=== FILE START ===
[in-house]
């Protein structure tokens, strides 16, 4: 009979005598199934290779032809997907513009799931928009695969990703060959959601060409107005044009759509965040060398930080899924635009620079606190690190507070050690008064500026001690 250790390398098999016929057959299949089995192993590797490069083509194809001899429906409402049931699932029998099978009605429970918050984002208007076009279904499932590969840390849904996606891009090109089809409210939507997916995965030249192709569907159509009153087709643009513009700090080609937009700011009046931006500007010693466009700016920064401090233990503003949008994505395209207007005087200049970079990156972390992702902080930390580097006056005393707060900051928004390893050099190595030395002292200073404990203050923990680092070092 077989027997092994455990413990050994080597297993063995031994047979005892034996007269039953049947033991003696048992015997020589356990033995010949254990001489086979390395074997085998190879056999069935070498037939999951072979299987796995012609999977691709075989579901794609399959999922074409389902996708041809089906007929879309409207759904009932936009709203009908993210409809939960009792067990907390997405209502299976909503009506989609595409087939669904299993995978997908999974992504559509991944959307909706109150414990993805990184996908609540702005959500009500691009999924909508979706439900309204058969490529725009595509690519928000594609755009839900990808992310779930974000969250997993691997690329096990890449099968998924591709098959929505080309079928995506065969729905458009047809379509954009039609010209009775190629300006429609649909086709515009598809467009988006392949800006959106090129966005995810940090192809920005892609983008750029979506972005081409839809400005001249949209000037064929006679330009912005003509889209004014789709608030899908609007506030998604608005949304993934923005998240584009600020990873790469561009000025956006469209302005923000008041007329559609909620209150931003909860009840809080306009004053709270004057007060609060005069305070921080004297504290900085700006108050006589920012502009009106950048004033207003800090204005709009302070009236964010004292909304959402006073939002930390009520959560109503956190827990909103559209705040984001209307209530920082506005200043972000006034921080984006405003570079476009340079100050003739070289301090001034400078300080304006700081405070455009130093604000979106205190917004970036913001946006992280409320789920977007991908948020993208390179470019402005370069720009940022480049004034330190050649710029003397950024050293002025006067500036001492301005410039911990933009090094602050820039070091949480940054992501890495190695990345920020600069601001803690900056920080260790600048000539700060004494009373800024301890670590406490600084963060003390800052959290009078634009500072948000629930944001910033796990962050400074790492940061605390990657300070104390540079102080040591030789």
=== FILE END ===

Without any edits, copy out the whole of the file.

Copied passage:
[in-house]
């Protein structure tokens, strides 16, 4: 009979005598199934290779032809997907513009799931928009695969990703060959959601060409107005044009759509965040060398930080899924635009620079606190690190507070050690008064500026001690 250790390398098999016929057959299949089995192993590797490069083509194809001899429906409402049931699932029998099978009605429970918050984002208007076009279904499932590969840390849904996606891009090109089809409210939507997916995965030249192709569907159509009153087709643009513009700090080609937009700011009046931006500007010693466009700016920064401090233990503003949008994505395209207007005087200049970079990156972390992702902080930390580097006056005393707060900051928004390893050099190595030395002292200073404990203050923990680092070092 077989027997092994455990413990050994080597297993063995031994047979005892034996007269039953049947033991003696048992015997020589356990033995010949254990001489086979390395074997085998190879056999069935070498037939999951072979299987796995012609999977691709075989579901794609399959999922074409389902996708041809089906007929879309409207759904009932936009709203009908993210409809939960009792067990907390997405209502299976909503009506989609595409087939669904299993995978997908999974992504559509991944959307909706109150414990993805990184996908609540702005959500009500691009999924909508979706439900309204058969490529725009595509690519928000594609755009839900990808992310779930974000969250997993691997690329096990890449099968998924591709098959929505080309079928995506065969729905458009047809379509954009039609010209009775190629300006429609649909086709515009598809467009988006392949800006959106090129966005995810940090192809920005892609983008750029979506972005081409839809400005001249949209000037064929006679330009912005003509889209004014789709608030899908609007506030998604608005949304993934923005998240584009600020990873790469561009000025956006469209302005923000008041007329559609909620209150931003909860009840809080306009004053709270004057007060609060005069305070921080004297504290900085700006108050006589920012502009009106950048004033207003800090204005709009302070009236964010004292909304959402006073939002930390009520959560109503956190827990909103559209705040984001209307209530920082506005200043972000006034921080984006405003570079476009340079100050003739070289301090001034400078300080304006700081405070455009130093604000979106205190917004970036913001946006992280409320789920977007991908948020993208390179470019402005370069720009940022480049004034330190050649710029003397950024050293002025006067500036001492301005410039911990933009090094602050820039070091949480940054992501890495190695990345920020600069601001803690900056920080260790600048000539700060004494009373800024301890670590406490600084963060003390800052959290009078634009500072948000629930944001910033796990962050400074790492940061605390990657300070104390540079102080040591030789």